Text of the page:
I don’t have a favorite blogger let alone spend enough time reading one to grasp an individuals style. I have an inkling but it just doesn’t constitute any form of competency.
A friend reminded me that your most critical critic is ourselves. This is so very true and slightly heartbreaking. In a way, it serves a great purpose by inspiring the individual to reach higher and exert even more creative energy and artistic vision. On the other hand, it may cause the artist to allow a great piece of work to go unnoticed. No matter how many people may tell them how wonderful it is, nothing is as convincing as the heart. They have to believe it, not you.
What drives me crazy is the flip side of all this. Consider constructive criticism. For some, it’s an excellent tool for them to use in acquiring mostly honest feedback enabling them to polish up their work. For others, they have a much harder time accepting critiques. Their reaction is more of a defensive strategy and justification as to why they did what they did. It’s almost as if they feel like they’re being under attack and they MUST defend their art at all costs or ELSE.
Personally, criticism has been something I’ve struggled with ever since I first acknowledged writing as something I loved. I made sure to keep all my work locked away and hidden from the eyes of others. I couldn’t deal with the idea of having anything I created critiqued or judged. There was always the feeling that I knew better and that they just didn’t understand the work, justifying any negative feedback I received. However, after years of working in private, my mentality shed that fear and I’ve now opened myself up to any and all criticism and I must say, it has been one of the most liberating experiences in life.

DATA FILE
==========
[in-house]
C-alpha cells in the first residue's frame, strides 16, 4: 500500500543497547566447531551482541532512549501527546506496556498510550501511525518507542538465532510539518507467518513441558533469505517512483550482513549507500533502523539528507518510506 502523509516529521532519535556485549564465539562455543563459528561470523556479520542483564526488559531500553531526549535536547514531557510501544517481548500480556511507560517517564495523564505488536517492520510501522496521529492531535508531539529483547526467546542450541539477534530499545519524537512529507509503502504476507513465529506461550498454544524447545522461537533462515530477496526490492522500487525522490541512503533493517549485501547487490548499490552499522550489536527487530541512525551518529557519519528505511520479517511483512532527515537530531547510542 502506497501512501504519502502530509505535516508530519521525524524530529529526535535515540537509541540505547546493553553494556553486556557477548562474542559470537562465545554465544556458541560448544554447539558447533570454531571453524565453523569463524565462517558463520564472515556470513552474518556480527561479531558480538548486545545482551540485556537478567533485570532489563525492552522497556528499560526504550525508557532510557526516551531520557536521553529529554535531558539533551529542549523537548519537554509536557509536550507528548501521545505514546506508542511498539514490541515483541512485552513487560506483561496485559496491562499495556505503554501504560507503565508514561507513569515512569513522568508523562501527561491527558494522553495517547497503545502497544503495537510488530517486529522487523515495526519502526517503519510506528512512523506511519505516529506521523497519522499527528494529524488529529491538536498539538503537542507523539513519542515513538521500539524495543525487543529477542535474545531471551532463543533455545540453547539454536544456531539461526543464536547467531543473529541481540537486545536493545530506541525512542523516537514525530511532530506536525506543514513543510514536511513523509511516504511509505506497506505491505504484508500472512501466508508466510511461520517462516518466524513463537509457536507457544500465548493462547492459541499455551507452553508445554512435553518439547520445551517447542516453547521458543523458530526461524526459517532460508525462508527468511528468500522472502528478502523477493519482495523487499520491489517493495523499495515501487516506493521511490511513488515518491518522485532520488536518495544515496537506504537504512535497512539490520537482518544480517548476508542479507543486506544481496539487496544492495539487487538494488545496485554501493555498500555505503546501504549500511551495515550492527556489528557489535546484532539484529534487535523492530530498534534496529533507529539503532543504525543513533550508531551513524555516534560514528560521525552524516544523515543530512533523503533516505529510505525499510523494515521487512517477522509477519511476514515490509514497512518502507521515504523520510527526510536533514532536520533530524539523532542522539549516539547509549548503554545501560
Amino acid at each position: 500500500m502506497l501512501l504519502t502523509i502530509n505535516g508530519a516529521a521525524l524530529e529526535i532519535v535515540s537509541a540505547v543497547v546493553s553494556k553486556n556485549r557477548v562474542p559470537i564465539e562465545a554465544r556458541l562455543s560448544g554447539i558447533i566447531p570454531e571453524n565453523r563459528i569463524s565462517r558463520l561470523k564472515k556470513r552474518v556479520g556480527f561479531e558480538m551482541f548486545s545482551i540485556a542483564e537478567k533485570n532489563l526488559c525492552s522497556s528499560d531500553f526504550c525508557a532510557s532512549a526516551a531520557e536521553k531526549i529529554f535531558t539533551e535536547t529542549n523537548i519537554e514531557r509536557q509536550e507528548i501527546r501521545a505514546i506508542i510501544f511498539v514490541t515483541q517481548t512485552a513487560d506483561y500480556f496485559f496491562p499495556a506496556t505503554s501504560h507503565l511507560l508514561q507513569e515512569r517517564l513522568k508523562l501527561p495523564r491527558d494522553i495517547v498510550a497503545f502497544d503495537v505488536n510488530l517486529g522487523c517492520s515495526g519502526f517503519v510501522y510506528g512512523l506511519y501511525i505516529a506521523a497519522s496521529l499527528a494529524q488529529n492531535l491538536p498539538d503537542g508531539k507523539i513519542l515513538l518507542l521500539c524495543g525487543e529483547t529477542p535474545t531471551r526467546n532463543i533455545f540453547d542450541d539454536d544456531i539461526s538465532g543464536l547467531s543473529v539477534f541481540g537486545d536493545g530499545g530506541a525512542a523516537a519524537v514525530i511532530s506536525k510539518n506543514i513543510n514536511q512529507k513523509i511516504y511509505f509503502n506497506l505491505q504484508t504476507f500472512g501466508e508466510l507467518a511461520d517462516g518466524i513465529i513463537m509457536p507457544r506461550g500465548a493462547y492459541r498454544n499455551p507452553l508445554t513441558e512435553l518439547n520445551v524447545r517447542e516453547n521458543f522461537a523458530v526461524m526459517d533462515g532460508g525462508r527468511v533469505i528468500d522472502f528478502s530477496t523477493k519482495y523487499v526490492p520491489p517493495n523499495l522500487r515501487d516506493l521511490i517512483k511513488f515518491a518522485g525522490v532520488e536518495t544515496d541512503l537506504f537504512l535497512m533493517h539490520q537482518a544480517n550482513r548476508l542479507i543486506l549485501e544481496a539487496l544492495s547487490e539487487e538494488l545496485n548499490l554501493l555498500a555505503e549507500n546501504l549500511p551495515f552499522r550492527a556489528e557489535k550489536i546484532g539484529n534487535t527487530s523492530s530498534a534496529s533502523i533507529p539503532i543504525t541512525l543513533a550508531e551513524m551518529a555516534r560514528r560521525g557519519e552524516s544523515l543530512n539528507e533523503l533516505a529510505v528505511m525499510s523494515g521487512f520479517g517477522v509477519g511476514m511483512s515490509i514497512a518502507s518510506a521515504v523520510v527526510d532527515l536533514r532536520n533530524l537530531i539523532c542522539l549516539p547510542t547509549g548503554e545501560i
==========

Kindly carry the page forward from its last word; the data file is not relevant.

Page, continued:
It’s important to hear what the audience has to say, for it is them that you write for. Since I’ve taken this new stance I find that my abilities have significantly improved and there’s tons of room for improvement. It’s supplementary knowledge!
I encourage any of you who are wrestling with this very issue to engage in some deep self-reflection and ask yourself how important it is for you to get better. How bad do you want to succeed? Invite the world in to pry at your art, allow them to touch, feel, and hear what you have to say. Allow your expression to be embraced and watch as the horizon expands.